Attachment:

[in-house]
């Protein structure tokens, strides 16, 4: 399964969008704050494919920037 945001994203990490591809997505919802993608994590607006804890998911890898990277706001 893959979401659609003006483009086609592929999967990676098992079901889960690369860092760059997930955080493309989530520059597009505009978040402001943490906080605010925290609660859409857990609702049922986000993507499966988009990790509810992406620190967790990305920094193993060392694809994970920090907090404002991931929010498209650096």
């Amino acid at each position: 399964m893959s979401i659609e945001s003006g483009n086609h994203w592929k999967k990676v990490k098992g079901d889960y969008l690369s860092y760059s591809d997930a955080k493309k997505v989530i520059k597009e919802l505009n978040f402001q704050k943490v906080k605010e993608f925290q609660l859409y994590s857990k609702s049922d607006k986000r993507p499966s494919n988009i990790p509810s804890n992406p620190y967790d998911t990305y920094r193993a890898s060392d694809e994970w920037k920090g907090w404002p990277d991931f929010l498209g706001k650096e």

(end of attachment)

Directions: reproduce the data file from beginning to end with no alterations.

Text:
[in-house]
């Protein structure tokens, strides 16, 4: 399964969008704050494919920037 945001994203990490591809997505919802993608994590607006804890998911890898990277706001 893959979401659609003006483009086609592929999967990676098992079901889960690369860092760059997930955080493309989530520059597009505009978040402001943490906080605010925290609660859409857990609702049922986000993507499966988009990790509810992406620190967790990305920094193993060392694809994970920090907090404002991931929010498209650096």
């Amino acid at each position: 399964m893959s979401i659609e945001s003006g483009n086609h994203w592929k999967k990676v990490k098992g079901d889960y969008l690369s860092y760059s591809d997930a955080k493309k997505v989530i520059k597009e919802l505009n978040f402001q704050k943490v906080k605010e993608f925290q609660l859409y994590s857990k609702s049922d607006k986000r993507p499966s494919n988009i990790p509810s804890n992406p620190y967790d998911t990305y920094r193993a890898s060392d694809e994970w920037k920090g907090w404002p990277d991931f929010l498209g706001k650096e």